noticeable in the simulation model other than

fluctuations from overall speed.

Finally, it is expected that both simulation model and

actual race lure driving would be slightly different

from each other as every race is unique in terms of

greyhound kinematics which lure highly depended on.

Figure 6: Lure driving speed during a race.

Figure 7: Lure driving speed during a race from simulation.

4.2.2 Lure Separation Distance

Maintaining a safe distance from the leading

greyhound in the race is also a performance indicator

for lure driving condition. The following figures

shows the simulation model and actual race lure

separation distance from leading greyhound during

races. As can be seen, in the actual race lure

separation distance tend to become lower and lower

until 20 s into the race where it was increased and

lowered again. In the simulation model, lure

separation distance is steadier after initial phase and

was increased after approximately 21 s into the race.

Figure 8: Lure separation distance from different races.

Simulation of Racing Greyhound Kinematics

53

Figure 9: Lure separation distance from different simulated

races.

4.3 Greyhound Racing Performance

Indicators

To measure the racing performance the following

major variables were analysed.

4.3.1 Mean Distance from Cluster Centroid

In the race, greyhounds pack can be considered as a

cluster where the distances of each individual

greyhound from the cluster centroid can be averaged

to calculate the mean distance from cluster centroid.

Mean distance from cluster centroid can be used as a

measure to identify greyhounds pack formation and

resulting pack density. Figures 10 and 11 show

differences between simulated and actual race mean

distance from cluster centroid. Evidently, in actual

race greyhounds pack remained tightly packed as

indicated by the low mean distance from cluster

centroid value of about 2 m until 7 s into the race and

then mean distance saw a gradual increase until the

end of the race. In simulation, greyhounds pack

density was reduced more rapidly in the first 5 s into

the race and then it saw a slow and gradual increase

until the end of the race. Overall, both simulation and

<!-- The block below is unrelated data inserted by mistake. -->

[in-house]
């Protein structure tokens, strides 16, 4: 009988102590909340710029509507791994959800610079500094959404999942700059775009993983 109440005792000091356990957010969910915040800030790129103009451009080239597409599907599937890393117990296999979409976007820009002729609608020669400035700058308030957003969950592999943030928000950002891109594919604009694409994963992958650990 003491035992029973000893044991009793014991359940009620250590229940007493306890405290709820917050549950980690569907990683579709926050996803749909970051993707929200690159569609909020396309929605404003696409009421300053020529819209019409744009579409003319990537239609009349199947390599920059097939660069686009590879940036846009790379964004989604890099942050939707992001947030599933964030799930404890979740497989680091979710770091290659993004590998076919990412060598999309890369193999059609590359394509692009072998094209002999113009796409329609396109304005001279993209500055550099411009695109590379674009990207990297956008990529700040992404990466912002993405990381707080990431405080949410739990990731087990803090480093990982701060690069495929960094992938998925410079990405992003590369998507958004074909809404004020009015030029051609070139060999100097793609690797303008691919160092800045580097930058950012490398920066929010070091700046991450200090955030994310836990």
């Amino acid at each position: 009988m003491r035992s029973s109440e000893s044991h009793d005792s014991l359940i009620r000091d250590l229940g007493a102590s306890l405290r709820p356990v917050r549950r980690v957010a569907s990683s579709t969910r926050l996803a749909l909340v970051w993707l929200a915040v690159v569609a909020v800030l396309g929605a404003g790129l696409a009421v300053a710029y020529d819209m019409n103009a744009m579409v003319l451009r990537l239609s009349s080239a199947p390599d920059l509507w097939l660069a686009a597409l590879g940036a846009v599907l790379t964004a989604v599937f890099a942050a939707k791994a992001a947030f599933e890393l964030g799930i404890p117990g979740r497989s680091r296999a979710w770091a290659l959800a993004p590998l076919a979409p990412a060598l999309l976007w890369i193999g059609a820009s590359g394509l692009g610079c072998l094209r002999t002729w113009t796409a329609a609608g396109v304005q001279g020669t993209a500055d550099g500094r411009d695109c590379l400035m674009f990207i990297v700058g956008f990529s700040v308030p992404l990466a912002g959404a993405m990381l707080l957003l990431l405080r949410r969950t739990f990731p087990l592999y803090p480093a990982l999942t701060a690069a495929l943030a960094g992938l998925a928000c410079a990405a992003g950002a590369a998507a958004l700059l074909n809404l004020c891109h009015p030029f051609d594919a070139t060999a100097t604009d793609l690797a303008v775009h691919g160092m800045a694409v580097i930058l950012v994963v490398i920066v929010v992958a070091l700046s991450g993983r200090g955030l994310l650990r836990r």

actual race showed a similar trend in the greyhound

pack density.

Figure 10: Greyhounds mean distance from cluster centroid

for different races.

Figure 11: Greyhounds mean distance from cluster centroid

for different simulated races.

4.3.2 Mean Distance from Lure

Like lure separation distance, the mean distance from

lure is the average of all individual greyhound

distances from the lure during a race. A higher value

of the mean distance from lure indicates greyhounds

more spread out along the track while going through

different packs formations. As can be seen from the

Figure 12, in actual race mean distance from lure

slowly increases after initial greyhound acceleration

phase. In the simulation, after the initial acceleration

phase, the mean distance from lure remains mostly

steady until approximately 15 s into the race while

after this period it increases significantly. As a result,

both simulation and actual race show that mean

distance from lure increases with time during a race

which indicates that dispersing of greyhounds is

proportional to race time.

Figure 12: Greyhounds mean distance from lure for

different races.

Figure 13: Greyhounds mean distance from lure

for different simulated races.

54

4.3.3 Speed vs. Separation Distance

Both simulation and actual race data showed that

there is an approximate inversely proportional

relationship between lure speed and lure separation

distance which is shown in Figures 14 and 15. The

instantaneous increase in lure speed decreases the lure

separation distance and vice versa. This observed race

dynamic nature can be utilised to design race dynamic

nature outcomes.

Figure 14: Lure speed vs. lure separation

distance during a race.

Figure 15: Lure speed vs. lure separation distance

during a race from simulation.

4.3.4 Lure Speed vs. Mean Distance from

Cluster Centroid

Both simulation and real race data indicated no

influence of instantaneous lure speed on mean

distance from cluster centroid dynamic results.

4.3.5 Lure Speed vs. Mean Distance from

Lure

Both simulation and real race data did not show any

direct relationship between instantaneous lure speed

and mean distance from lure variables.

4.3.6 Lure Separation Distance vs. Mean

Separation Distance

Simulation and actual race data pointed out that there